Also known as vaginal ultrasound, this procedure uses sound waves to help doctors visualize soft pelvic tissue such as the wall & lining of the uterus that cannot be seen using an x-ray.
Pelvic sonograms are used to see, count and measure antral follicles. These small follicles, about 2 to 10 mm in diameter, hold immature eggs that have the potential to develop in the future. The antral follicle count (AFC), or number of follicles, is used to help doctors determine how many potential healthy eggs a woman has on reserve and the best treatment option for the patient.
Pelvic sonograms can also identify uterine fibroids, noncancerous growths in the muscle tissue of the uterus that can sometimes impair blood flow, block the fallopian tubes and affect the overall health of the uterus. The Parryscope technique also performs the test function of a pelvic sonogram.
Saline infusion sonohysterogram
SIS, also called saline infusion ultrasound, is a procedure that evaluates the uterine tissue. During SIS the doctor will insert a saline solution into the uterus to improve the clarity of the ultrasound. This allows the doctor to assess the endometrium (lining of the uterus) to see if there is any scarring, if the lining has thickened or if there are any polyps (small generally noncancerous growths). Parryscope testing also uses a form of saline infusion for visualizing the uterus.
Sometimes doctors will perform sonosalpingography (also known as HyCoSy for hysterosalpingo-contrast-sonography) to assess the fallopian tubes. This is a technique that not many physicians can perform, and they often have to have done quite a few to be good at it. Moreover, it can sometimes only see one fallopian tube instead of both, and many studies show it results in pain comparable to HSG.
Related Information: Parryscope, an Alternative to Painful Testing
Blood tests for ovarian reserve
Female fertility is largely dependent on ovarian reserve, or the number of eggs left in the ovaries. The quality of the eggs and how well the follicles in the ovaries respond to hormone signals from the brain are also important.
Fertility specialists often evaluate ovarian reserve by testing a woman’s blood for follicle-stimulating hormone (FSH), estradiol, clomiphene citrate and anti-Müllerian hormone (AMH) levels. Parryscope testing also evaluates ovarian reserve, but without blood testing, and may be a more appropriate test for some women.
FSH is the hormone that controls the menstrual cycle. Doctors may measure the level of FSH in a woman’s blood to evaluate ovarian function and the quality of eggs. This test is typically done on the third day of the menstrual cycle. FSH is increasingly viewed as a less reliable test, with many fertility specialists preferring AMH or antral follicle count (through ultrasound).
The amount of estradiol, a form of estrogen produced by the ovaries, in the blood is also used to evaluate ovarian function and egg quality. Estradiol levels can help doctors measure the maturity of the follicles inside the ovary and their resulting eggs. Like the FSH test, estradiol is also measured on the third day of the menstrual cycle. This test is valuable for monitoring in IVF, but is rarely useful relative to alternatives for testing ovarian reserve.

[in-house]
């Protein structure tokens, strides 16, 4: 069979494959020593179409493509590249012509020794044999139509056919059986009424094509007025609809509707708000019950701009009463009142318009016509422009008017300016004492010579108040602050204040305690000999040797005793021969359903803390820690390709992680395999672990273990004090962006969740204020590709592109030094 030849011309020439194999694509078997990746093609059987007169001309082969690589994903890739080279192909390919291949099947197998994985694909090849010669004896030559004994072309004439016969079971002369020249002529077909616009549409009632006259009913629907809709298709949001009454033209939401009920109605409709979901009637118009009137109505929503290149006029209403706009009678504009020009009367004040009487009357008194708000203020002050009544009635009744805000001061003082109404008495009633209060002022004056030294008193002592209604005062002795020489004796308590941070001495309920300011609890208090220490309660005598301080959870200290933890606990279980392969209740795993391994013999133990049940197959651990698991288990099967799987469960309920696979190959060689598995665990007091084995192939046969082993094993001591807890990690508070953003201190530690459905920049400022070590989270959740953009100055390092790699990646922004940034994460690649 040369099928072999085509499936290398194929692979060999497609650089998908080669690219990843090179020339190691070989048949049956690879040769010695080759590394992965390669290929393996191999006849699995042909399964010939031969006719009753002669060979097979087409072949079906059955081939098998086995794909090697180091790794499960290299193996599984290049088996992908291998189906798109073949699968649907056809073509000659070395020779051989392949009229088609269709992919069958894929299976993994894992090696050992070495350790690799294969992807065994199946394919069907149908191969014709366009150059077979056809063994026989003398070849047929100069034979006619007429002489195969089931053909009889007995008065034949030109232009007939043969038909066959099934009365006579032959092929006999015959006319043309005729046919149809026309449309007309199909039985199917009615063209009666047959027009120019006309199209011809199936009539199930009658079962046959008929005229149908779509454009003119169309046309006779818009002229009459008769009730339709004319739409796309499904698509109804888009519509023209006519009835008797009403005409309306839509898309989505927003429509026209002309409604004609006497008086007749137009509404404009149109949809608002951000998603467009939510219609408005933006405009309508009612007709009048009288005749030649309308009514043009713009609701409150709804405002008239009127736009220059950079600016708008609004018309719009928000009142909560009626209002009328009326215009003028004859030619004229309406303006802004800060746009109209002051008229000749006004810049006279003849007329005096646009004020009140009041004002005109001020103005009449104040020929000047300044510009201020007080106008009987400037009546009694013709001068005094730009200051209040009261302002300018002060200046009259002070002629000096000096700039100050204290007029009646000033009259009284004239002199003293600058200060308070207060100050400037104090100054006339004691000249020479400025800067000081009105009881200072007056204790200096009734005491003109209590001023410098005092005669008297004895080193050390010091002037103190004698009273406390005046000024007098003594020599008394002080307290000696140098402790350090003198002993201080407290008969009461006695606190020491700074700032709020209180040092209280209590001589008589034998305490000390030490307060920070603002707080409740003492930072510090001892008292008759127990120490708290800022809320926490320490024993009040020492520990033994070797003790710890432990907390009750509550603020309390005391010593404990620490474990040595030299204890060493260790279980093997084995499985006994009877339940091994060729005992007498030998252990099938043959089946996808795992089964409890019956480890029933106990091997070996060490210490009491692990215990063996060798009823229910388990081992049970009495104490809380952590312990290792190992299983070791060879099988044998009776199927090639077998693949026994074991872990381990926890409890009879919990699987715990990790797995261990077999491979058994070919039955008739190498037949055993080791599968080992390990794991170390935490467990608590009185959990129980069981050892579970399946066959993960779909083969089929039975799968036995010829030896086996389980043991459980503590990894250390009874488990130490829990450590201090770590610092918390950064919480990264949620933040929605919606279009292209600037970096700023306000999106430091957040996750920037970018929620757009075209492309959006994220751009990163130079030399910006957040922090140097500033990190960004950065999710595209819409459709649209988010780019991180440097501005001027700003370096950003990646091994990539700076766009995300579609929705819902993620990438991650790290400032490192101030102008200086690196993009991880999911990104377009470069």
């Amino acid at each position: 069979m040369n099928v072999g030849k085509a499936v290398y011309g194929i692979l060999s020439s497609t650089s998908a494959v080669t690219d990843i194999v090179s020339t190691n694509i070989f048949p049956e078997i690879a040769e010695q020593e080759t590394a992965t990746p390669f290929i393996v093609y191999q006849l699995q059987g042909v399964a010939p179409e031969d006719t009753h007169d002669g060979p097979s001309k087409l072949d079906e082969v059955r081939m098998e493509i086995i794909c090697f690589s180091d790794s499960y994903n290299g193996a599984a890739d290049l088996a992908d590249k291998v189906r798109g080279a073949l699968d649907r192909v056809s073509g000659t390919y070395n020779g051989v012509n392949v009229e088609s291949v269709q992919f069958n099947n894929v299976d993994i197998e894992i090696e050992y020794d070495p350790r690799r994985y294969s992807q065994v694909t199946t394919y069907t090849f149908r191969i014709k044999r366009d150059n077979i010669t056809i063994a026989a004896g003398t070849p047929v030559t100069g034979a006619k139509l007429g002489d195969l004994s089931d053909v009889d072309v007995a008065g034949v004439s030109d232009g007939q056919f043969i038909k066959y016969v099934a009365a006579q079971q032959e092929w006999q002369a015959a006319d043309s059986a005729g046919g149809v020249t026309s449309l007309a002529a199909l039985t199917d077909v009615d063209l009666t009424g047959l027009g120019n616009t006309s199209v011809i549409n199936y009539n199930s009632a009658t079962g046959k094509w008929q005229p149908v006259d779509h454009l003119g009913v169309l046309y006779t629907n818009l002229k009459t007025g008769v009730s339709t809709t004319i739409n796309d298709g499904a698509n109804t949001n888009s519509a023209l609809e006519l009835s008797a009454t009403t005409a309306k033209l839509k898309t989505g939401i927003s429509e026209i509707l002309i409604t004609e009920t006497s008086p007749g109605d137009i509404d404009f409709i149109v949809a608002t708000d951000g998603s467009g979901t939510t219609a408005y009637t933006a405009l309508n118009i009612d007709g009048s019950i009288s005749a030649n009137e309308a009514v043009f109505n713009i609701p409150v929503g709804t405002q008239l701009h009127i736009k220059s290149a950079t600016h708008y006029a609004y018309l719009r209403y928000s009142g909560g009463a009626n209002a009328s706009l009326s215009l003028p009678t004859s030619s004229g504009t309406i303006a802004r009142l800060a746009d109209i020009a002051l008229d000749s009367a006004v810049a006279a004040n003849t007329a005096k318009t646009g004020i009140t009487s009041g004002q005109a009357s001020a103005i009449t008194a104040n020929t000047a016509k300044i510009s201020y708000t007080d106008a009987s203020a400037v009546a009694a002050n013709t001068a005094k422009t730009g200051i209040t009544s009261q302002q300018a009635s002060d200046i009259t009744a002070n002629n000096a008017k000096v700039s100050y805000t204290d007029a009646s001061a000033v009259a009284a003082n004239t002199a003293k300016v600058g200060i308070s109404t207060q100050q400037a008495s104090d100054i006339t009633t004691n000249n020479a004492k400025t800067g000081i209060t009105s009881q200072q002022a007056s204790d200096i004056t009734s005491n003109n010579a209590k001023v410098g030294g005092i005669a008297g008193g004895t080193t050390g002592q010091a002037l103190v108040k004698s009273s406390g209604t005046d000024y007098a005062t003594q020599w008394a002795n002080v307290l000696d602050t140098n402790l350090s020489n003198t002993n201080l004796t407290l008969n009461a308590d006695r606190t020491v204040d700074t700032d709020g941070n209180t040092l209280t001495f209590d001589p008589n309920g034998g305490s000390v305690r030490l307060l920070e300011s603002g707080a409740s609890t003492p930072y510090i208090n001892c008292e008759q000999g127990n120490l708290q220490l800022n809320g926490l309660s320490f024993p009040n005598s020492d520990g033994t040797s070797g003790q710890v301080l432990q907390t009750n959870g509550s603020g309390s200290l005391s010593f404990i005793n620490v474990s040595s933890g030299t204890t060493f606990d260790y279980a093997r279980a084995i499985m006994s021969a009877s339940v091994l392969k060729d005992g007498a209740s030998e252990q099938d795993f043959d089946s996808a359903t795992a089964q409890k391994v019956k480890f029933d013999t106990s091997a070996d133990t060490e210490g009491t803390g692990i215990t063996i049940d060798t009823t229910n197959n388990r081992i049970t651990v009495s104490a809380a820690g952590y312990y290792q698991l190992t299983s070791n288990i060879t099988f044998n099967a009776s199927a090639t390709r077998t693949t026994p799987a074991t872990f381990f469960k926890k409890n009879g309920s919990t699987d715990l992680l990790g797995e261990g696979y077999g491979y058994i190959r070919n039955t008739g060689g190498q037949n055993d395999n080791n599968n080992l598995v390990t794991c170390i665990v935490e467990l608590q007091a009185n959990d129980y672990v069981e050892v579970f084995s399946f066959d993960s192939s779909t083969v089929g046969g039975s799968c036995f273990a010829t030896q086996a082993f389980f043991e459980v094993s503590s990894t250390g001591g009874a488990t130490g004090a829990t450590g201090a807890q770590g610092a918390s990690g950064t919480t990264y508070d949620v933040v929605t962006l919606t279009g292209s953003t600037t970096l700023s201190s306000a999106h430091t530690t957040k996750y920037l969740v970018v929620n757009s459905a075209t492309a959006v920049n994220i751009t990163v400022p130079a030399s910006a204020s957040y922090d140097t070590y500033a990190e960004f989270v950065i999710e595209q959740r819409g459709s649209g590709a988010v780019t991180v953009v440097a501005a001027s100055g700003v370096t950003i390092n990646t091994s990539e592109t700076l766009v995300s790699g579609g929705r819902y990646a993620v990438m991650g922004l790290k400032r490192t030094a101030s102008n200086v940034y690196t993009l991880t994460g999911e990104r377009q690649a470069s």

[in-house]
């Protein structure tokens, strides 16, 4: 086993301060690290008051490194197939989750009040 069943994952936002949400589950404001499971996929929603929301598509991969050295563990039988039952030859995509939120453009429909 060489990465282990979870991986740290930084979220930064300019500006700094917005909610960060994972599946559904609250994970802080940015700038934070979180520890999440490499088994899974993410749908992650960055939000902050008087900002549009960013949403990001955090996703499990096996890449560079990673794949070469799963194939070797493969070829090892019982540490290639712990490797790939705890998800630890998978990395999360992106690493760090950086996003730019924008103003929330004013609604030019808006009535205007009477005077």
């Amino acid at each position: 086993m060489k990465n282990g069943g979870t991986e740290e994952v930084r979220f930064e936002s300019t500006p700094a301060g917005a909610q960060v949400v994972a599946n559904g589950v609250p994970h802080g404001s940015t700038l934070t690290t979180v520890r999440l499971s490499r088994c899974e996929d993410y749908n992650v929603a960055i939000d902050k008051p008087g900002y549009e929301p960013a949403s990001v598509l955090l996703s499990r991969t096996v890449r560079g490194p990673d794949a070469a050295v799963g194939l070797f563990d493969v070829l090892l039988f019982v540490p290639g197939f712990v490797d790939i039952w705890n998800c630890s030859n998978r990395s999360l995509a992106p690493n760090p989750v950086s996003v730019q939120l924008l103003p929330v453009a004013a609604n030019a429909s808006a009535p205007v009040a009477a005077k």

Clomiphene citrate challenge test
Also known as a CCCT, a clomiphene citrate challenge test uses benchmark FSH and estradiol levels from the third day of the menstrual cycle and compares them with the 10th day of a patient’s cycle. At that point she will have taken Clomid (clomiphene citrate) for days 5 through 9 of her cycle. This test isn’t frequently performed anymore because of better alternatives, but it was popular in the early 2000s.
Anti-Müllerian hormone test
AMH levels correlate with the number of antral follicles in the ovaries. The more follicles the better, as the woman will respond better to fertility treatment. This, along with antral follicle count (AFC), are considered the two standards for ovarian reserve testing.
Other female fertility tests
During a hysteroscopy a doctor will use a small camera-like device to view the inside of the uterus. This can help identify polyps, fibroids, scar tissue and any other uterine abnormalities. Though large cameras can be used, the Parryscope technique is typically performed with a <3 mm flexible hysteroscope, making it more gentle.
An analysis of the endometrium (uterine lining) can help doctors identify infection, abnormal cell growth and overgrowth of the lining. Spotting or light bleeding is expected, as are cramping and discomfort. A common problem with endometrial biopsy is that it typically samples only 4 percent of the uterus and can miss several conditions.
Thyroid-stimulating hormone (TSH) test
TSH imbalances can cause menstrual cycle problems including anovulation, or the lack of ovulation, which can cause infertility. Untreated thyroid disease has also been associated with miscarriages and – particularly if severe – lower IQ in children born to affected mothers.
This is a minimally invasive surgical procedure used to evaluate the pelvic organs for fibroids, cysts, infections and whether the outer uterus has problems that would affect pregnancy. During the procedure a small instrument outfitted with a camera (laparoscope) is inserted through a small incision on the belly to view the organs.
Next steps: See if Parryscope or another fertility test is right for you
We are very proud of the Parryscope fertility test for women. It is famously gentle, effective and efficient. And if that isn’t the best test for you to start with, we can also perform numerous other tests to understand your fertility. Together, we can come up with the best treatment plan for you and get to work helping you build a family.